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Master Resume

Posted on July 27, 2016
Image of a scroll-looking resume

For years I have advised students to use what I call a master resume. What do you include on the master resume? Everything! It does not need to be formatted in a certain way or look pretty, but every job and every responsibility should be included.


Hiring managers expect resumes to speak directly to the position they are trying to fill. According to, there are an average of 250 resumes submitted for each corporate job. While it is easy to cull out unqualified individuals, resumes with typos, cover letters that are speak more about what the company can do for the applicant, etc., it still leaves a large number to analyze. Therefore, the resumes that have been tweaked to match the job description, are the resumes that rise to the top of the pile. Customizing your resume demonstrates:

  • A strong interest in the position
  • Attention to detail
  • Your thought process regarding how your skills fit with the position and the company

If you have had more than five positions, creating your master resume will likely take a little time. Begin with your first position out of college. This is where it gets tough remembering everything you did. Start with what you remember and then move to the next position. As you continue to build your master resume, you will remember forgotten responsibilities or accomplishments. I recommend one bullet point for each accomplishment, task, or responsibility. But use appropriate resume language, i.e. action words, proper tense, etc.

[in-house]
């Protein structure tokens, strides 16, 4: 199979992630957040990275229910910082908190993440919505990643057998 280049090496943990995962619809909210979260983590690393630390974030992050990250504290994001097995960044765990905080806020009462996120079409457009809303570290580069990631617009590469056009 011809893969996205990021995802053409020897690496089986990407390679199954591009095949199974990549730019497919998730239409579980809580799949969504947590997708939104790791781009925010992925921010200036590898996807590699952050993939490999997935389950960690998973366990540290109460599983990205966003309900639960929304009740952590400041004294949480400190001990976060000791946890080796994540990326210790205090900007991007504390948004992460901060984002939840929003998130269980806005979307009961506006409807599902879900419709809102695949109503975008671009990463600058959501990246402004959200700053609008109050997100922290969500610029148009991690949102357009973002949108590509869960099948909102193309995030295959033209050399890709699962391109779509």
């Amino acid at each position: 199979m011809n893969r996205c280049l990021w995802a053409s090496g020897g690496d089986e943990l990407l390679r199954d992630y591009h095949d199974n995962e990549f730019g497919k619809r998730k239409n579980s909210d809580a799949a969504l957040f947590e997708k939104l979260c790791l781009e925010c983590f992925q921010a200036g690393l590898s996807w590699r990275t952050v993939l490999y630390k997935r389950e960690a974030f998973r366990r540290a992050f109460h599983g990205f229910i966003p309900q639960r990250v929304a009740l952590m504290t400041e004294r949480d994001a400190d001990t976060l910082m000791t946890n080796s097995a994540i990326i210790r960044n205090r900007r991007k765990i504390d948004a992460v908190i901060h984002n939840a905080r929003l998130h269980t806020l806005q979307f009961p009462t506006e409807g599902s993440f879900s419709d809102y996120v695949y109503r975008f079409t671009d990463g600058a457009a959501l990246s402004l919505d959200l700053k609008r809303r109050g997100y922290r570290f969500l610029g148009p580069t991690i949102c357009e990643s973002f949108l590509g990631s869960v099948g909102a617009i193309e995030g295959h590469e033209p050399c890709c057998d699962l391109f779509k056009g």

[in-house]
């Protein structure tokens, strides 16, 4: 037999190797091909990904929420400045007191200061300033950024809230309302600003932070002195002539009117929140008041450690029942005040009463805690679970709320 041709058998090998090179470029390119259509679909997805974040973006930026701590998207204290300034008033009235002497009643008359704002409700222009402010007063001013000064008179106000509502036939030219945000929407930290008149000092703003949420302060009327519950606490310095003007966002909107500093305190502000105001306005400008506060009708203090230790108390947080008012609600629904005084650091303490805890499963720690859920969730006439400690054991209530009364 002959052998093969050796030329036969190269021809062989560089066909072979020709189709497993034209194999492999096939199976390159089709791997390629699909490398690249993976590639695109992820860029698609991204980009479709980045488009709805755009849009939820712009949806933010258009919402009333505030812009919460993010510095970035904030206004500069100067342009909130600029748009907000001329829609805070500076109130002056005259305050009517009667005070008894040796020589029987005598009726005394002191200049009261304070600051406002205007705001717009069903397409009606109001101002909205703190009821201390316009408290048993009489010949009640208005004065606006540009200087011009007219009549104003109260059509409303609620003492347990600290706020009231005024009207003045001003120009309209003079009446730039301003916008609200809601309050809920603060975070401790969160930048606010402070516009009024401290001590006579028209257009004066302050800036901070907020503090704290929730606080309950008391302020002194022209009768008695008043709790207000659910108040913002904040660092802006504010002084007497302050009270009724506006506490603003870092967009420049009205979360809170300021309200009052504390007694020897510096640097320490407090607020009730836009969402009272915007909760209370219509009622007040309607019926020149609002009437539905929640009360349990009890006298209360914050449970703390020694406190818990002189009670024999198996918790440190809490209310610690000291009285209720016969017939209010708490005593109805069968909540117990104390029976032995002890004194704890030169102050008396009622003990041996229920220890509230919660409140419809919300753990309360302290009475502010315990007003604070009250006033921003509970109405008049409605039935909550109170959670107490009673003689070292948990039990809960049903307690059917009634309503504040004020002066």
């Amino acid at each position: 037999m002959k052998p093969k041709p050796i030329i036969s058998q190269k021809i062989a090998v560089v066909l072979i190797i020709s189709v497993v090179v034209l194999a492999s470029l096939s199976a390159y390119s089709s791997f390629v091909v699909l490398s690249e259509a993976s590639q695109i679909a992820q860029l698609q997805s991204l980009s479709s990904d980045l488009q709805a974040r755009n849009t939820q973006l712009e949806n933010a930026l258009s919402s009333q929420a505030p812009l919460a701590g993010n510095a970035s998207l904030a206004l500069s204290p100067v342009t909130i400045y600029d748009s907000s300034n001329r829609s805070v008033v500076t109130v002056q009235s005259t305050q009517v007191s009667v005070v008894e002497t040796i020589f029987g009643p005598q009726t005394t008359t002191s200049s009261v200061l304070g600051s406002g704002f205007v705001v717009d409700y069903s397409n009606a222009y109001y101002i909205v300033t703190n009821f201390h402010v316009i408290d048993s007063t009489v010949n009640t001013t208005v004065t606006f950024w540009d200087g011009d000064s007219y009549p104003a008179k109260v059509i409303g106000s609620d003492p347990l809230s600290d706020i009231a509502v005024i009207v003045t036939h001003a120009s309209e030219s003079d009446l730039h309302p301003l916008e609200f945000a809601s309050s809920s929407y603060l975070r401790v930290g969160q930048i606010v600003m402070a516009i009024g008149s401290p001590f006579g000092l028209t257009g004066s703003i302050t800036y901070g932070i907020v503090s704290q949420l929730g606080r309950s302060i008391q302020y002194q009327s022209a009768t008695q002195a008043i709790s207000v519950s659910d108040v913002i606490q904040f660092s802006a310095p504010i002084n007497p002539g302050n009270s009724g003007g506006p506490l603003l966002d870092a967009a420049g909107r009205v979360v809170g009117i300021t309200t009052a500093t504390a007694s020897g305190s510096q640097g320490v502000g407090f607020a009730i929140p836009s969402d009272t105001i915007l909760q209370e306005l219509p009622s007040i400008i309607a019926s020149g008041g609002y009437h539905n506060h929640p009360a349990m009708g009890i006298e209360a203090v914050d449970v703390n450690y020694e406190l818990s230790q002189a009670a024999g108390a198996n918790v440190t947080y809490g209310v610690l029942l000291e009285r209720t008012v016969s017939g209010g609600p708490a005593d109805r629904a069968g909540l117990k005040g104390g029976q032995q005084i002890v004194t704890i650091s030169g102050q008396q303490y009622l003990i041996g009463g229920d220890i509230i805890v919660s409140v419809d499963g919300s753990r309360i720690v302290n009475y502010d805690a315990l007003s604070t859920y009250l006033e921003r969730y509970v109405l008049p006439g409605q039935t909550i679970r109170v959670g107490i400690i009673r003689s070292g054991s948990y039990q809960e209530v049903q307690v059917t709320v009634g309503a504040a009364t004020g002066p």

When you are ready to apply for a new position, compare the potential job description to your master resume. Note which positions are applicable and which skills and accomplishments are relevant. You can then paste that information into your formatted resume and tweak it as necessary.

Using the master resume will allow you to tailor your accomplishments to the needs and wants of the potential employer. Your resume will stand out and you will be much more likely to be one of the 2% invited for an interview.

Get started today, don't wait until you have a potential position in mind.


Anne Converse Willkomm
Director, Graduate Studies
Goodwin College, Drexel University


Posted in professional-development-career-tips